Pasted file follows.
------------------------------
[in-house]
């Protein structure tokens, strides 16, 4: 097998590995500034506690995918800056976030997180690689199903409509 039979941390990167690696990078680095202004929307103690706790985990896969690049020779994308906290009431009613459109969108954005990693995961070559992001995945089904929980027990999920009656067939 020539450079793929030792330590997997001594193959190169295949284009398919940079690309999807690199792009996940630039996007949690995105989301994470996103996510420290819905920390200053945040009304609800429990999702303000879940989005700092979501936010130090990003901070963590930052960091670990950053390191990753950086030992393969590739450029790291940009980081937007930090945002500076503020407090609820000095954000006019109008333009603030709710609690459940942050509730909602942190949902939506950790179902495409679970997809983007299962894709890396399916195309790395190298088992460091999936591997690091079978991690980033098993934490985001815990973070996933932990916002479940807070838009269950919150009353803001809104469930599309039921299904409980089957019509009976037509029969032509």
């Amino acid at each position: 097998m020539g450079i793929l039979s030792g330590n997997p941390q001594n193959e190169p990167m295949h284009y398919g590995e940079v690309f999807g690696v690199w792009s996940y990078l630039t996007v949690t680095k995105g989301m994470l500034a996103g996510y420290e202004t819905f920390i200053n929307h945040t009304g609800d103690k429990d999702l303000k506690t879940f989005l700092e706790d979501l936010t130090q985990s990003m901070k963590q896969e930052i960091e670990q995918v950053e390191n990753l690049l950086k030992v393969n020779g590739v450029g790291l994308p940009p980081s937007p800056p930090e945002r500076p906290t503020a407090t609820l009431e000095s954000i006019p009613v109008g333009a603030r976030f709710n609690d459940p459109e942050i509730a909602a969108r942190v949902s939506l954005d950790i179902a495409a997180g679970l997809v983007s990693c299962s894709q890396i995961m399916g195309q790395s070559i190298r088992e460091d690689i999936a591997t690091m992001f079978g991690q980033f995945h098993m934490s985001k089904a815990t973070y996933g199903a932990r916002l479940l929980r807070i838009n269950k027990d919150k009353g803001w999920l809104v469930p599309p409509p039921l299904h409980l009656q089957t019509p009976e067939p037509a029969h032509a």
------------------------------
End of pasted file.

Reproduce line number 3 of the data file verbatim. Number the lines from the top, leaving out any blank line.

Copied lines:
């Amino acid at each position: 097998m020539g450079i793929l039979s030792g330590n997997p941390q001594n193959e190169p990167m295949h284009y398919g590995e940079v690309f999807g690696v690199w792009s996940y990078l630039t996007v949690t680095k995105g989301m994470l500034a996103g996510y420290e202004t819905f920390i200053n929307h945040t009304g609800d103690k429990d999702l303000k506690t879940f989005l700092e706790d979501l936010t130090q985990s990003m901070k963590q896969e930052i960091e670990q995918v950053e390191n990753l690049l950086k030992v393969n020779g590739v450029g790291l994308p940009p980081s937007p800056p930090e945002r500076p906290t503020a407090t609820l009431e000095s954000i006019p009613v109008g333009a603030r976030f709710n609690d459940p459109e942050i509730a909602a969108r942190v949902s939506l954005d950790i179902a495409a997180g679970l997809v983007s990693c299962s894709q890396i995961m399916g195309q790395s070559i190298r088992e460091d690689i999936a591997t690091m992001f079978g991690q980033f995945h098993m934490s985001k089904a815990t973070y996933g199903a932990r916002l479940l929980r807070i838009n269950k027990d919150k009353g803001w999920l809104v469930p599309p409509p039921l299904h409980l009656q089957t019509p009976e067939p037509a029969h032509a």